But bigger farms meant fewer family farms. Their loss contributed to the decline of rural economies, causing businesses to close and beginning the ghettoization of rural America.

Then, in 1995, genetically modified (GM) corn was introduced. Through genetic modification, the herbicide, Bacillus Thuringiensis (BT) was inserted into every cell of a corn plant enabling the plant to kill the pests that fed on it. This was followed by more GM traits that made the plant resistant to the herbicide Glyphosate, marketed under the name Roundup. Glyphosate would kill weeds but not the desired GM treated plant. Glyphosate is now the predominant weed killer used by the world’s agriculture.

Today there are four major crop categories that are genetically modified to resist glyphosate: corn, soybeans, canola and cotton. Glyphosate is also used by many wheat farmers to kill their wheat crop early before harvest.

In 1990 Congress passed the Organic Foods Production Act that legally defined what constituted organic farming practices. In 2000 the USDA promulgated regulations establishing the National Organic Program. When followed, a food could display the USDA Certified Organic seal.

Organic sales have grown from $1 billion in 1990 to over $40 billion today.

The debate is raging about the safety of Glyphosate (Roundup) and GM foods in general. Research has been mounting about how GM crops and associated farming practices have sickened our soil and contributed to climate change. A new understanding is emerging about how poor soil health impacts both our health and our wealth.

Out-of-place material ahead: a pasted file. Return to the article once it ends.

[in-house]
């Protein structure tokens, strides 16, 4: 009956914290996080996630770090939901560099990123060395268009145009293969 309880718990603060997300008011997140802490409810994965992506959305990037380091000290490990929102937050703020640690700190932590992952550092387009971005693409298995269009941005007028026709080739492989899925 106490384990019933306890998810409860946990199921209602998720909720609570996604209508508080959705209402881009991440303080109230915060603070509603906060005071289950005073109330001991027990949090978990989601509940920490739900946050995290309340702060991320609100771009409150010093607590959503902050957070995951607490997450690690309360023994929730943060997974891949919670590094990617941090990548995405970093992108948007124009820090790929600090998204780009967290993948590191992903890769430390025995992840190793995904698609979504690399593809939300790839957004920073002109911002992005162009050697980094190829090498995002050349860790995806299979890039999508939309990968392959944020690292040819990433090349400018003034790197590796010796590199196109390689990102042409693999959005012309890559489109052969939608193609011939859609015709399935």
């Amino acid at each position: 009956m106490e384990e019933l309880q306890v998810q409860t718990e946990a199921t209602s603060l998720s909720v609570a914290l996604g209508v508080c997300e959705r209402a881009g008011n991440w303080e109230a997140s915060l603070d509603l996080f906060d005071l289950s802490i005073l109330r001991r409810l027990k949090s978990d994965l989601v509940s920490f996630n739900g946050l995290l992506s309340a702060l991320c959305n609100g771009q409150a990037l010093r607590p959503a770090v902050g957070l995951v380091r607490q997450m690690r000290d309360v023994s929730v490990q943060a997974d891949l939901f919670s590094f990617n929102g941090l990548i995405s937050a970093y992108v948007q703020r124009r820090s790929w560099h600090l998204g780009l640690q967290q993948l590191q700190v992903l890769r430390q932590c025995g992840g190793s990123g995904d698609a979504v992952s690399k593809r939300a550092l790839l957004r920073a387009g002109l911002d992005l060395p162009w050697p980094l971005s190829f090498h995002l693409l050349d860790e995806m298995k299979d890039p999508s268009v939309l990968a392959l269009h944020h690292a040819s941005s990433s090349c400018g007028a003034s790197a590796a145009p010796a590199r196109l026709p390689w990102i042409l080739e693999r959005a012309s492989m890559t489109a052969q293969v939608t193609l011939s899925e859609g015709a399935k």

Organic farming is the only farming practice regulated by law, prohibiting the use of synthetic herbicides, pesticides, fertilizers and genetically modified seeds. Organic farming succeeds by working with nature to restore healthy soil and re-establish the symbiotic relationship between plants, soil, water and sunlight. To put the organic seal on a crop, a farmer is held to the strict letter of the law and re-certified annually.

Organic food is now mainstreaming with ever-increasing demand from key demographic segments lead by both moms and millennials. Using 2014 US data, America imported eight times the quantity of organics that it exported (mainly grains). US demand for organic products far exceeds the supply, creating a clear opportunity to invest in organic farming.